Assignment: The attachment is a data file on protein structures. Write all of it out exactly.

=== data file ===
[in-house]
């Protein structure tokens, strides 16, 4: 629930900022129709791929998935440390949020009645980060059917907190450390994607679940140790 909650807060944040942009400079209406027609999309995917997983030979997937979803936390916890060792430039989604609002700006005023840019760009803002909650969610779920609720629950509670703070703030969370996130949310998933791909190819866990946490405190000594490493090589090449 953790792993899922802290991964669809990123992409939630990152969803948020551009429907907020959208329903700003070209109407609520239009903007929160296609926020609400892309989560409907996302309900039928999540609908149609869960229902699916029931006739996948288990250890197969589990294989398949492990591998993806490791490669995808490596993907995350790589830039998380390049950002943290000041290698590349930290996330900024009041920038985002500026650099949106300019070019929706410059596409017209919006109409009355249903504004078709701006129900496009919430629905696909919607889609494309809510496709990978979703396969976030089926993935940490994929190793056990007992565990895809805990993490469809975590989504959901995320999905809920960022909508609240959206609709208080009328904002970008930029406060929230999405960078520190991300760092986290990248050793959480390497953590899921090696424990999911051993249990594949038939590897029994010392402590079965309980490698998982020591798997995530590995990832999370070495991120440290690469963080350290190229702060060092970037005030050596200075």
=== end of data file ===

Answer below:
[in-house]
């Protein structure tokens, strides 16, 4: 629930900022129709791929998935440390949020009645980060059917907190450390994607679940140790 909650807060944040942009400079209406027609999309995917997983030979997937979803936390916890060792430039989604609002700006005023840019760009803002909650969610779920609720629950509670703070703030969370996130949310998933791909190819866990946490405190000594490493090589090449 953790792993899922802290991964669809990123992409939630990152969803948020551009429907907020959208329903700003070209109407609520239009903007929160296609926020609400892309989560409907996302309900039928999540609908149609869960229902699916029931006739996948288990250890197969589990294989398949492990591998993806490791490669995808490596993907995350790589830039998380390049950002943290000041290698590349930290996330900024009041920038985002500026650099949106300019070019929706410059596409017209919006109409009355249903504004078709701006129900496009919430629905696909919607889609494309809510496709990978979703396969976030089926993935940490994929190793056990007992565990895809805990993490469809975590989504959901995320999905809920960022909508609240959206609709208080009328904002970008930029406060929230999405960078520190991300760092986290990248050793959480390497953590899921090696424990999911051993249990594949038939590897029994010392402590079965309980490698998982020591798997995530590995990832999370070495991120440290690469963080350290190229702060060092970037005030050596200075």